Some of the big questions back in the late 1970's, as ROCKY HORROR mania was spreading all over the world, were: "What would happen next?" "Will there be a sequel?" "Will Frank-N-Furter rise from the dead?" "Will Brad and Janet find their clothes?" "Will Dr. Scott walk again... in high heels?"
There was a lot of talk about a sequel. It was clear that Tim Curry would not reprise his role as Frank-N-Furter, so Richard O'Brien wrote a new adventure for Brad and Janet. This film was called SHOCK TREATMENT. In SHOCK TREATMENT, Brad and Janet enter a fast-paced world of quiz shows and media manipulation, surrounded by a new set of bizarre characters. The film takes place inside the "Denton Television Studios" (DTV), which is a society in itself. Plot complications develop when Brad and Janet are chosen as contestants on the "Marriage Maze," DTV's most popular game show. Bert Schnick, the blind host of "Marriage Maze" delights in having contestants committed to Dentonvale for treatment. Brad is committed and attended to by the Dentonvale staff of Cosmo and Nation McKinley (Richard O'Brien and Patricia Quinn) and Nurse Ansalong (Little Nell). Besides these three, the only other returning ROCKY stars were Charles Gray as Judge Oliver Wright and Ralph Hapschatt played by Jeremy Newson. The RHPS creative team of Director Jim Sharman, Set Designer Brian Thomson and Costume Designer Sue Blane also returned for SHOCK TREATMENT. This time around, Brad and Janet were played by Cliff DeYoung and Jessica Harper. Jessica Harper had a cult following of her own with her appearance in Phantom of the Paradise.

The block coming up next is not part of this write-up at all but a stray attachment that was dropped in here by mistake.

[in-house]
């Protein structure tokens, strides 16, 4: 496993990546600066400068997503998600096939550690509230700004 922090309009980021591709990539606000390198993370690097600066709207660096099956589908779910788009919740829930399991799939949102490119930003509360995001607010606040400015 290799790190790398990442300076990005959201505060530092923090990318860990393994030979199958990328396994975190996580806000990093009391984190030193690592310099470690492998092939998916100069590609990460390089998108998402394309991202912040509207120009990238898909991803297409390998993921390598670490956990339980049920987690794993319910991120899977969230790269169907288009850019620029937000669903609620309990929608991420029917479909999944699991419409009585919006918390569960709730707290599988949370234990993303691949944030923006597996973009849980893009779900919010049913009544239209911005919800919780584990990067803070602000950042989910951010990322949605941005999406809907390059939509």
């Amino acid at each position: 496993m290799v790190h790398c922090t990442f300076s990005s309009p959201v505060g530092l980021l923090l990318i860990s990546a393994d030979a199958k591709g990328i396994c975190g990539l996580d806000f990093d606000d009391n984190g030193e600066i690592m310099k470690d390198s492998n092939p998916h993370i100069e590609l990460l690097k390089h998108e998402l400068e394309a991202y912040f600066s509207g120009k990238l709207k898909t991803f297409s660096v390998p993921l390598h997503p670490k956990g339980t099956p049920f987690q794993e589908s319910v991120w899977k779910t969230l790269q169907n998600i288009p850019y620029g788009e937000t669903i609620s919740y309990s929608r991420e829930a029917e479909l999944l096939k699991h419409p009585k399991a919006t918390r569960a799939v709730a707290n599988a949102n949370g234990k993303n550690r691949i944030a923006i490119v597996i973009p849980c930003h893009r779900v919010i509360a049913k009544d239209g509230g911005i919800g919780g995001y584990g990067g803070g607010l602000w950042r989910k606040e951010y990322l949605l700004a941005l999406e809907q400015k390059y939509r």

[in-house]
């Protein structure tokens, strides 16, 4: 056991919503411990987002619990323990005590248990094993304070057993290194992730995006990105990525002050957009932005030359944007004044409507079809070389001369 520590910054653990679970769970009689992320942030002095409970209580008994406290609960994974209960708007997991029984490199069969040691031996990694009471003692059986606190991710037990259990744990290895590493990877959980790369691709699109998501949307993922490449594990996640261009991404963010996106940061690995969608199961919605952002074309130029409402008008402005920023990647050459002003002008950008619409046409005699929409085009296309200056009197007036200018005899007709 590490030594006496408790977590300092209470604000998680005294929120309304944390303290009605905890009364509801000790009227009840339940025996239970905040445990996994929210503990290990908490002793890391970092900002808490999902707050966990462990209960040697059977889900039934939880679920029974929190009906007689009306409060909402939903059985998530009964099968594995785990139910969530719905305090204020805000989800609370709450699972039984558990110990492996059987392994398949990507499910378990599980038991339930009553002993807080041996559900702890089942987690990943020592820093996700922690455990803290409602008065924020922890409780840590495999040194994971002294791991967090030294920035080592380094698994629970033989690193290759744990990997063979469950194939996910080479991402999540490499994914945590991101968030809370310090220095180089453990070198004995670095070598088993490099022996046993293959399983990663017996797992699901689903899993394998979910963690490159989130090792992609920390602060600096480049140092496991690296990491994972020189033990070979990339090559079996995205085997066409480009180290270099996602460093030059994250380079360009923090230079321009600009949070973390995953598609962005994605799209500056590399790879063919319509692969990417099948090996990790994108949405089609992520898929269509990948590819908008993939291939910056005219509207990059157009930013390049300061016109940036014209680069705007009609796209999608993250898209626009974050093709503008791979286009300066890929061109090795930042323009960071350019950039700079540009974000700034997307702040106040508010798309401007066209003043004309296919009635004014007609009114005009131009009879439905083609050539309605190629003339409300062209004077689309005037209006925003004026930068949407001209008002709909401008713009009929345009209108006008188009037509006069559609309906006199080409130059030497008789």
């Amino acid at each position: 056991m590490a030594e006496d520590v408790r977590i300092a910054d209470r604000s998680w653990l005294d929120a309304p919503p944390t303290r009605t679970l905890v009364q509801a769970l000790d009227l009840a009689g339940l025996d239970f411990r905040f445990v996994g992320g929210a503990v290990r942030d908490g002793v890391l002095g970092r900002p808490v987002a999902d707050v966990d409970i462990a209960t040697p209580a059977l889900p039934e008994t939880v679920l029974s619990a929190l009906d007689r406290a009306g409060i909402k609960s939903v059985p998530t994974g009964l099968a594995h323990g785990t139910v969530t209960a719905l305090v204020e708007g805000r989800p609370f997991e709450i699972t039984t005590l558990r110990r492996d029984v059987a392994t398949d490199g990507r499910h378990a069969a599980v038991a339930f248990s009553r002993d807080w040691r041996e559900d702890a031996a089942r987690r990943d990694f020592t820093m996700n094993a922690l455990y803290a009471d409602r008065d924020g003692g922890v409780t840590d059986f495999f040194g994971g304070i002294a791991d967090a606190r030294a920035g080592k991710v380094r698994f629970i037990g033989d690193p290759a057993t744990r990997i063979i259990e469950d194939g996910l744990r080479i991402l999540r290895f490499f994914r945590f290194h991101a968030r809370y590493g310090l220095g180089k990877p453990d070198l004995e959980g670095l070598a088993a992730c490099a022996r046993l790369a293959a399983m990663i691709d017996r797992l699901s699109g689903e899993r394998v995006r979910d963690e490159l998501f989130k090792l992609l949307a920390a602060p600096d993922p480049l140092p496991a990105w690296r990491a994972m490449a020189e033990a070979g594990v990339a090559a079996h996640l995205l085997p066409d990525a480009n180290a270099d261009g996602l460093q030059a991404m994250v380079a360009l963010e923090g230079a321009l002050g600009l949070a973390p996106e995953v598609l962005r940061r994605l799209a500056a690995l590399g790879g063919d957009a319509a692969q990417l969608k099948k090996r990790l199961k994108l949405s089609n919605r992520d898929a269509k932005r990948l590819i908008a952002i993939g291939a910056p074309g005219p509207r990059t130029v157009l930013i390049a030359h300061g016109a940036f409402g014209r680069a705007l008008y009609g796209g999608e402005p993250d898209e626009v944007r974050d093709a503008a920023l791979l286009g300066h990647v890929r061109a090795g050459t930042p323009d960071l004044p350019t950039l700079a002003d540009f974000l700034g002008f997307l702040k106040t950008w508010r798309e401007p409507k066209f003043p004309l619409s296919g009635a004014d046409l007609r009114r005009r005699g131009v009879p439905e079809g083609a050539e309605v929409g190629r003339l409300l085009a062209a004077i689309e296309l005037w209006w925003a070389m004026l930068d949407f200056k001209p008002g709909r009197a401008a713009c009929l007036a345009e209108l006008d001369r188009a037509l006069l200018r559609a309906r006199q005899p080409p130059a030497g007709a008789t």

When this movie was being filmed, Twentieth Century Fox wanted to promote it by making use of me and the fan club. I was hired to host a documentary entitled "The ROCKY HORROR Treatment." This two-part film traced the development of the ROCKY HORROR cult in anticipation of the sequel, and the actual making of SHOCK TREATMENT. The biggest thrill for me was flying to London to shoot footage on the set of SHOCK TREATMENT. I interviewed the stars of the film and even made a cameo appearance. My "big" role was to stand talking on a telephone behind the staircase in the opening sequence. It was truly an "if you blink, you miss me" role, or "no, that wasn't a speck of dust in your eye, it was me." But I didn't care. That week was the time of my life.
As with ROCKY, this film was tested in a few markets. This was not a movie that could run weekday afternoon shows in a suburban mall and so it was not widely released. It did, however, get spot midnight bookings around the country, and on a few occasions, ran on a double bill with ROCKY HORROR.
In New York City, while we were firmly implanted at the 8th Street Playhouse, SHOCK TREATMENT was booked Friday and Saturday nights at our old home, the Waverly, just a few blocks away. SHOCK TREATMENT did develop its own floor show and audience participation by a group of fringe people from the Eighth Street Playhouse. They were not very successful and came under much criticism (especially in an article in the Village Voice), by those who said that their participation was forced and not like ROCKY HORROR.
Many ROCKY fans, as myself, loved SHOCK TREATMENT, the music, the characters, the satire. Even though I have seen it only twenty times ("only" becomes a relative word here), I have never felt compelled to yell a single line back at it.